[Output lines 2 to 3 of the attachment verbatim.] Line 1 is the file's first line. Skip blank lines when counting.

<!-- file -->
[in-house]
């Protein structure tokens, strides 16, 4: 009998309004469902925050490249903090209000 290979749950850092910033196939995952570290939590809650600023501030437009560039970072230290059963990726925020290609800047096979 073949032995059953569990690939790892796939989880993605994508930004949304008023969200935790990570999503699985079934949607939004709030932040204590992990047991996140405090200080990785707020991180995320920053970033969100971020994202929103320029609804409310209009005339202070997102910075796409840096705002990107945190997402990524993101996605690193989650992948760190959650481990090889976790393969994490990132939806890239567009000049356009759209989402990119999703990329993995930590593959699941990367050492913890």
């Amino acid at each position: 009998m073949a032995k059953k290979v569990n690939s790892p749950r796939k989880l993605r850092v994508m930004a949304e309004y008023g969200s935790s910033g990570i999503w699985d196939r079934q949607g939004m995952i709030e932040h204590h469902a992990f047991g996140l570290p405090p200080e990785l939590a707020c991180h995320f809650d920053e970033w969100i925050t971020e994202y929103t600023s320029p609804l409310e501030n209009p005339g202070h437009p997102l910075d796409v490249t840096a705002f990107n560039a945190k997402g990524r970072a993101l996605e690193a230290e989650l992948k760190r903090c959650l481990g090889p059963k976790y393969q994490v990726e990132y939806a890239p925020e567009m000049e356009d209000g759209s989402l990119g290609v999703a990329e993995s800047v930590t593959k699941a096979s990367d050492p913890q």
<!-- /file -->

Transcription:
């Protein structure tokens, strides 16, 4: 009998309004469902925050490249903090209000 290979749950850092910033196939995952570290939590809650600023501030437009560039970072230290059963990726925020290609800047096979 073949032995059953569990690939790892796939989880993605994508930004949304008023969200935790990570999503699985079934949607939004709030932040204590992990047991996140405090200080990785707020991180995320920053970033969100971020994202929103320029609804409310209009005339202070997102910075796409840096705002990107945190997402990524993101996605690193989650992948760190959650481990090889976790393969994490990132939806890239567009000049356009759209989402990119999703990329993995930590593959699941990367050492913890």
């Amino acid at each position: 009998m073949a032995k059953k290979v569990n690939s790892p749950r796939k989880l993605r850092v994508m930004a949304e309004y008023g969200s935790s910033g990570i999503w699985d196939r079934q949607g939004m995952i709030e932040h204590h469902a992990f047991g996140l570290p405090p200080e990785l939590a707020c991180h995320f809650d920053e970033w969100i925050t971020e994202y929103t600023s320029p609804l409310e501030n209009p005339g202070h437009p997102l910075d796409v490249t840096a705002f990107n560039a945190k997402g990524r970072a993101l996605e690193a230290e989650l992948k760190r903090c959650l481990g090889p059963k976790y393969q994490v990726e990132y939806a890239p925020e567009m000049e356009d209000g759209s989402l990119g290609v999703a990329e993995s800047v930590t593959k699941a096979s990367d050492p913890q």